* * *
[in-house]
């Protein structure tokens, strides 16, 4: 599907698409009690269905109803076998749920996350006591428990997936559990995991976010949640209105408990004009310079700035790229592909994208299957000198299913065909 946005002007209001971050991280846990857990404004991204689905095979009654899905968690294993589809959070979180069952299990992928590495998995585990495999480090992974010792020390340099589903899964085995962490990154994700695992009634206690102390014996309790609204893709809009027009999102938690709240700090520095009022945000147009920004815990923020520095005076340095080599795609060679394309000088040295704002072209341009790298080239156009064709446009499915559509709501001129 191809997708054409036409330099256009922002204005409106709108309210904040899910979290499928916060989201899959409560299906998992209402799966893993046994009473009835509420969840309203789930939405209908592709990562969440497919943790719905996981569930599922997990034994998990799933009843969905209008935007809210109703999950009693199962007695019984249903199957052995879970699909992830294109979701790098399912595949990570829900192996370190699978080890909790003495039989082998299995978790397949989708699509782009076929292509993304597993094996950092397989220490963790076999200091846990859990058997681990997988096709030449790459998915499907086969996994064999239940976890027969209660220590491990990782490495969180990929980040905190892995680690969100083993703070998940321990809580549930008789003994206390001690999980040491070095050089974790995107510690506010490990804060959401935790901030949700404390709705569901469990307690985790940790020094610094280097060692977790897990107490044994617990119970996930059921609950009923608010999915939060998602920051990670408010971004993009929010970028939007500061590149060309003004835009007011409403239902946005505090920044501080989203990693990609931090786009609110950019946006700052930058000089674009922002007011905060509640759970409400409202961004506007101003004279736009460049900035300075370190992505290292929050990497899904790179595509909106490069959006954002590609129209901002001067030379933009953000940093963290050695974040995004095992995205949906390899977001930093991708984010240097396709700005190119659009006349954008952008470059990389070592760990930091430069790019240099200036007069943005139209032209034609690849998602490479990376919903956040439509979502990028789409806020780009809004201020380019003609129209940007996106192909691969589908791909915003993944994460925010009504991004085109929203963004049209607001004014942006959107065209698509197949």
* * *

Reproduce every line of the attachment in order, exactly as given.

[in-house]
């Protein structure tokens, strides 16, 4: 599907698409009690269905109803076998749920996350006591428990997936559990995991976010949640209105408990004009310079700035790229592909994208299957000198299913065909 946005002007209001971050991280846990857990404004991204689905095979009654899905968690294993589809959070979180069952299990992928590495998995585990495999480090992974010792020390340099589903899964085995962490990154994700695992009634206690102390014996309790609204893709809009027009999102938690709240700090520095009022945000147009920004815990923020520095005076340095080599795609060679394309000088040295704002072209341009790298080239156009064709446009499915559509709501001129 191809997708054409036409330099256009922002204005409106709108309210904040899910979290499928916060989201899959409560299906998992209402799966893993046994009473009835509420969840309203789930939405209908592709990562969440497919943790719905996981569930599922997990034994998990799933009843969905209008935007809210109703999950009693199962007695019984249903199957052995879970699909992830294109979701790098399912595949990570829900192996370190699978080890909790003495039989082998299995978790397949989708699509782009076929292509993304597993094996950092397989220490963790076999200091846990859990058997681990997988096709030449790459998915499907086969996994064999239940976890027969209660220590491990990782490495969180990929980040905190892995680690969100083993703070998940321990809580549930008789003994206390001690999980040491070095050089974790995107510690506010490990804060959401935790901030949700404390709705569901469990307690985790940790020094610094280097060692977790897990107490044994617990119970996930059921609950009923608010999915939060998602920051990670408010971004993009929010970028939007500061590149060309003004835009007011409403239902946005505090920044501080989203990693990609931090786009609110950019946006700052930058000089674009922002007011905060509640759970409400409202961004506007101003004279736009460049900035300075370190992505290292929050990497899904790179595509909106490069959006954002590609129209901002001067030379933009953000940093963290050695974040995004095992995205949906390899977001930093991708984010240097396709700005190119659009006349954008952008470059990389070592760990930091430069790019240099200036007069943005139209032209034609690849998602490479990376919903956040439509979502990028789409806020780009809004201020380019003609129209940007996106192909691969589908791909915003993944994460925010009504991004085109929203963004049209607001004014942006959107065209698509197949």